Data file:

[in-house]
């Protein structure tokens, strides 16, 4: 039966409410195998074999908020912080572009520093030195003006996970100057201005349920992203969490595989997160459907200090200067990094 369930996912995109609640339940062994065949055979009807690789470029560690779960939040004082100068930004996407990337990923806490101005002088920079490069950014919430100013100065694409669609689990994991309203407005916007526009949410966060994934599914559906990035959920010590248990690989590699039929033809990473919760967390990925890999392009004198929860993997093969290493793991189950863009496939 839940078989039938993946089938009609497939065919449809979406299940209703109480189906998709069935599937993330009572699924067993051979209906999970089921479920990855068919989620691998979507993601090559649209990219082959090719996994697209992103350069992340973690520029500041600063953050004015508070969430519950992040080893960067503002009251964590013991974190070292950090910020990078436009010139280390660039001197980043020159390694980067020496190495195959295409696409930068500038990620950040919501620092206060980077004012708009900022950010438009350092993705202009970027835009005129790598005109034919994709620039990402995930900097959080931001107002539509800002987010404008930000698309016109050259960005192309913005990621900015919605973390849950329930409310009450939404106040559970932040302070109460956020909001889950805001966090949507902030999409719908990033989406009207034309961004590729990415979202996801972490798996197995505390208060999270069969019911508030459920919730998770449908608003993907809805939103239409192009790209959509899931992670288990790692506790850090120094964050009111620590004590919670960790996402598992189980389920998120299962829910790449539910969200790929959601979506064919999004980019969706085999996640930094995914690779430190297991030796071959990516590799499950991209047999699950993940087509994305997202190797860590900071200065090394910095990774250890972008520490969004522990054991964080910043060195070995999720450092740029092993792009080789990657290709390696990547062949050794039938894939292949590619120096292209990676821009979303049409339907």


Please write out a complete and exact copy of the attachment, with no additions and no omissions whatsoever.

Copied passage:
[in-house]
């Protein structure tokens, strides 16, 4: 039966409410195998074999908020912080572009520093030195003006996970100057201005349920992203969490595989997160459907200090200067990094 369930996912995109609640339940062994065949055979009807690789470029560690779960939040004082100068930004996407990337990923806490101005002088920079490069950014919430100013100065694409669609689990994991309203407005916007526009949410966060994934599914559906990035959920010590248990690989590699039929033809990473919760967390990925890999392009004198929860993997093969290493793991189950863009496939 839940078989039938993946089938009609497939065919449809979406299940209703109480189906998709069935599937993330009572699924067993051979209906999970089921479920990855068919989620691998979507993601090559649209990219082959090719996994697209992103350069992340973690520029500041600063953050004015508070969430519950992040080893960067503002009251964590013991974190070292950090910020990078436009010139280390660039001197980043020159390694980067020496190495195959295409696409930068500038990620950040919501620092206060980077004012708009900022950010438009350092993705202009970027835009005129790598005109034919994709620039990402995930900097959080931001107002539509800002987010404008930000698309016109050259960005192309913005990621900015919605973390849950329930409310009450939404106040559970932040302070109460956020909001889950805001966090949507902030999409719908990033989406009207034309961004590729990415979202996801972490798996197995505390208060999270069969019911508030459920919730998770449908608003993907809805939103239409192009790209959509899931992670288990790692506790850090120094964050009111620590004590919670960790996402598992189980389920998120299962829910790449539910969200790929959601979506064919999004980019969706085999996640930094995914690779430190297991030796071959990516590799499950991209047999699950993940087509994305997202190797860590900071200065090394910095990774250890972008520490969004522990054991964080910043060195070995999720450092740029092993792009080789990657290709390696990547062949050794039938894939292949590619120096292209990676821009979303049409339907």